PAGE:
Collaboration and Survey Tools

Collaboration and Survey Tools

I admit, I was lax about blogging about the collaboration and survey tools, for two reasons. First, I am pretty comfortable using these tools. Second, I don’t really have time to learn tools that won’t be useful to me in school. I’ve heard great things about Dropbox, and a few colleagues have sent me invitations to join, but it is blocked at school. I am curious about it, but I don’t have time right now to learn something that I won’t be able to apply.

I’ve used google docs to collaborate with colleagues for a few different presentations, and I really wish Google would change their TOS so that I could legally use it with my 5th and 6th graders. I’d love to set them up with accounts and start teaching them not only about working collaboratively, but also managing their information online. Sigh.

Did you know that Prezi is collaborative as well? This fall a group of us started presentation using google docs, and switched over to prezi. I’m not a big fan of prezi, but for the purposes of our project, it worked well. Students could use this tool as well.  Maybe next year…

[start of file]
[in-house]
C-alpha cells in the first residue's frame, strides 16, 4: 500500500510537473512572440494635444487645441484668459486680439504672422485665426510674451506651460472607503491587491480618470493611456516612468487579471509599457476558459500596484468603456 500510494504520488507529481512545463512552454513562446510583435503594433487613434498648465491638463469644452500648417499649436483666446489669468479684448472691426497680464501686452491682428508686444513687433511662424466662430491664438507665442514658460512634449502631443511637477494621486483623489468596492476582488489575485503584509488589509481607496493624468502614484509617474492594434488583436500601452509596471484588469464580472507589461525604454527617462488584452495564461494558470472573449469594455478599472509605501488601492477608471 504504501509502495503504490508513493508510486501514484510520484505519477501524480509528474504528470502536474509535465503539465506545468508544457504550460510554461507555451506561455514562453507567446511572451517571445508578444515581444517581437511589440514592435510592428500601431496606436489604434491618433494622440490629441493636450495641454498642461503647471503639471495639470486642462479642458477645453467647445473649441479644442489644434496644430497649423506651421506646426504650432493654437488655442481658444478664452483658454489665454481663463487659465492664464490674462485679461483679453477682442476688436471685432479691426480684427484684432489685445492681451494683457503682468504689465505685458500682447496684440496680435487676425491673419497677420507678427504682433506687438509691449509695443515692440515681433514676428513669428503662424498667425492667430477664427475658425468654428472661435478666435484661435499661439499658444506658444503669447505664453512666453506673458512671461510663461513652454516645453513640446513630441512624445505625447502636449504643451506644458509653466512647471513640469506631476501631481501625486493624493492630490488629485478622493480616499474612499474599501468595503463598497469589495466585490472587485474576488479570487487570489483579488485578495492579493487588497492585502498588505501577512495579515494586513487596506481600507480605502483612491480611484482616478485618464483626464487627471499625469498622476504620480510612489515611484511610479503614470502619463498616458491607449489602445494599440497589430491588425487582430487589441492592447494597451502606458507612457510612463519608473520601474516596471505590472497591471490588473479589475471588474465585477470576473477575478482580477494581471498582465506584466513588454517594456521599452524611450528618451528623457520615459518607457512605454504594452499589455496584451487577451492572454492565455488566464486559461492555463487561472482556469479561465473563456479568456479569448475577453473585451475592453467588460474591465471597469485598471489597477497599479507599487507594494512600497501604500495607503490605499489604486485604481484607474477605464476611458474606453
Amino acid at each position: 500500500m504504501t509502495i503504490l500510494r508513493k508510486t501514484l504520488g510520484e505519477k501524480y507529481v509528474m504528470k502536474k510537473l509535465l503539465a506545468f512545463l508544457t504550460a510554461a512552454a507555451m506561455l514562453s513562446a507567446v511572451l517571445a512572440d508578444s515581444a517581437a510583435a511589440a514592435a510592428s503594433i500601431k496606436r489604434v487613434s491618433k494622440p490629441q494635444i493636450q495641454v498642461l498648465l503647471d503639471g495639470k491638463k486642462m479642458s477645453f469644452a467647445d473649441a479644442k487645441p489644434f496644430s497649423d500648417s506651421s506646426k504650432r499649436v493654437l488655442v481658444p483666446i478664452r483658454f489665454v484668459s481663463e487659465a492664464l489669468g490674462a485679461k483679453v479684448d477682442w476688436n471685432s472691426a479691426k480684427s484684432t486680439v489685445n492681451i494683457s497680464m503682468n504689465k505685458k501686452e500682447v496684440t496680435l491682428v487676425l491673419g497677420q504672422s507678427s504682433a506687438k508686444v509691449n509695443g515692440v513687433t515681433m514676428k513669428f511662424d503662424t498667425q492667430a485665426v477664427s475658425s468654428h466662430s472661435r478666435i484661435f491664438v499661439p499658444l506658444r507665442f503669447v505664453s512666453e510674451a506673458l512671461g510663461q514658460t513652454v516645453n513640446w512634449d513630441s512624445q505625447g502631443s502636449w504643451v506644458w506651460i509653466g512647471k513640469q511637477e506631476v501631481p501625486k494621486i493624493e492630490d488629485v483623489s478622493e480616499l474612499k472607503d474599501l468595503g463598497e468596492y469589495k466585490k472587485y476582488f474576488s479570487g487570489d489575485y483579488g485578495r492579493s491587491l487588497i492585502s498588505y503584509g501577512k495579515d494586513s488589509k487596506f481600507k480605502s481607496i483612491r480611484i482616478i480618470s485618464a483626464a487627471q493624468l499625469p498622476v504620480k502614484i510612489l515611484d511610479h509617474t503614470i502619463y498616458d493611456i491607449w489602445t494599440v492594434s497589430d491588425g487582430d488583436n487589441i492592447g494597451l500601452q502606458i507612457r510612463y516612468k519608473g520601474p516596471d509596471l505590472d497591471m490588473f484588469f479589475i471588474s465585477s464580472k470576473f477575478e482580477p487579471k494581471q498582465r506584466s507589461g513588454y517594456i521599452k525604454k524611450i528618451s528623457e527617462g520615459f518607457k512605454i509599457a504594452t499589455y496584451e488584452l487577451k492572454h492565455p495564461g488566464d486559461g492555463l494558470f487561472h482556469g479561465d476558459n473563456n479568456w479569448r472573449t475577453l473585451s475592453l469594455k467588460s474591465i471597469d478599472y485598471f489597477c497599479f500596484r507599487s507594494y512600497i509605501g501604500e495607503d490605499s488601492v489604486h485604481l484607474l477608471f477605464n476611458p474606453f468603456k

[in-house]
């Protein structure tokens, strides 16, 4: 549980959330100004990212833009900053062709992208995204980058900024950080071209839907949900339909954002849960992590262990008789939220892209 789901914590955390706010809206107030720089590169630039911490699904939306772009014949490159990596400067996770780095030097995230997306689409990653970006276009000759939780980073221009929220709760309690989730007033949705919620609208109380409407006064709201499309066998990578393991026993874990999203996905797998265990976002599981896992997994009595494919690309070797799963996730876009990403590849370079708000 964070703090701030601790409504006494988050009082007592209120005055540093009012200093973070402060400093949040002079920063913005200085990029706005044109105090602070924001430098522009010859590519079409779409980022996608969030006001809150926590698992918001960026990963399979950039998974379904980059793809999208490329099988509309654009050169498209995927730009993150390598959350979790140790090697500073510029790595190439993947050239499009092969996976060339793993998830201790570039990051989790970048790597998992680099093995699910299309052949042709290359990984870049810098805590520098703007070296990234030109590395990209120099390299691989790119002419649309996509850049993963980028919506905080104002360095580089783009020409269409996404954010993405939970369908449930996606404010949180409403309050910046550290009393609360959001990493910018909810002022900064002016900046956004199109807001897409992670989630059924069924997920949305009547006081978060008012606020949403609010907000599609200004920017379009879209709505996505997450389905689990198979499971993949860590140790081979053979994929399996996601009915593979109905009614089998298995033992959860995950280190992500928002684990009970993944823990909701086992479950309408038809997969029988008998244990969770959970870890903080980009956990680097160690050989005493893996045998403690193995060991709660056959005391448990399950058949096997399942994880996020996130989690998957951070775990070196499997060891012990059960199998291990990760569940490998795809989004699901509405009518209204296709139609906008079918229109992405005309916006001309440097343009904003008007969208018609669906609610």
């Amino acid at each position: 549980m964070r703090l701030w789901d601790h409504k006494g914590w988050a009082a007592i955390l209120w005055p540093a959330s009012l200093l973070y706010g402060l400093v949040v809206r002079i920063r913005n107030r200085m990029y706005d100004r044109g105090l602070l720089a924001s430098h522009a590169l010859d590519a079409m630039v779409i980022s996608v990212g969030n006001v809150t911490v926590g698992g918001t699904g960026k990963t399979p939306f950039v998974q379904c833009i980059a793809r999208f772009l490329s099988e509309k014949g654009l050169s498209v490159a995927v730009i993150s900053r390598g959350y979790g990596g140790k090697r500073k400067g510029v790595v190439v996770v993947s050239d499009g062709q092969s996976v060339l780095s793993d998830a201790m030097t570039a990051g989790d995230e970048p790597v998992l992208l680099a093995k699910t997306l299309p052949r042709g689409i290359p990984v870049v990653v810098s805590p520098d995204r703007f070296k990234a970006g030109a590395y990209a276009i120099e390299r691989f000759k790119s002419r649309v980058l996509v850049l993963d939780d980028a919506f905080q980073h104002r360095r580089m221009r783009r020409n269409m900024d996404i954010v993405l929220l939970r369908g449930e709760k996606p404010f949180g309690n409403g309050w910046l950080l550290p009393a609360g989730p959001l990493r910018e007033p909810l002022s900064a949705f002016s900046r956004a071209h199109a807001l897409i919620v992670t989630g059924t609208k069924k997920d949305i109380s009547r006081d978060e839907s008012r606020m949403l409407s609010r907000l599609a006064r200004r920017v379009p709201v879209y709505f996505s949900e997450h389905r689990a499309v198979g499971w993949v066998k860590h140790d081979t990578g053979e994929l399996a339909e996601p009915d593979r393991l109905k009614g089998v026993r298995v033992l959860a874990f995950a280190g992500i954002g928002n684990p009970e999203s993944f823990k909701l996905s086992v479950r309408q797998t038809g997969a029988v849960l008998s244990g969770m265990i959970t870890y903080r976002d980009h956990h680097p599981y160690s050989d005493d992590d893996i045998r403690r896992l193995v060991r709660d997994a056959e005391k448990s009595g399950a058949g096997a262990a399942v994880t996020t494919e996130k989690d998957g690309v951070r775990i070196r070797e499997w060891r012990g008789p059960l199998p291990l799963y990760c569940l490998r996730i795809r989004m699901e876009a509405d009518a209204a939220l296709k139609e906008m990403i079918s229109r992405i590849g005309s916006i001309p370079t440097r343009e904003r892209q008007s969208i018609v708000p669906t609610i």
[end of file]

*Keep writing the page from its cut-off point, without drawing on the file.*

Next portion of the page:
I’ve used both SurveyMonkey and GoogleForms to create surveys.  I like both, but for me, GoogleForms is more intuitive.  I’ve created forms for the students to vote for their favorite books, for teachers to request materials, and for scheduling purposes.

It sounds like I need to give doodle another chance.  We used it to organize volunteers for our local bookmobile last year and I was less than impressed. I would like a better way to manage the library schedule. 

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2 thoughts on “Collaboration and Survey Tools

  1. Thanks for sticking it out through the whole course with us! I’m glad you’ve found some new tools you can use, and found some ways you can use them at your school. Good point about Google’s terms of service not making it legal to use with elementary students.

  2. I used Google calendar for our library until we started using Hotmail as a school. I liked Google calendar for its simplicity. Teachers were able to book time that I didn’t have blocked out and I would receive an email. The calendar with Hotmail works the same way; they book the library (and the labs) as a resource and I get an email.

    Works great for the basic stuff. I love it for the lab bookings – after I set them up at the beginning of the year I’m done (unless there are issues).

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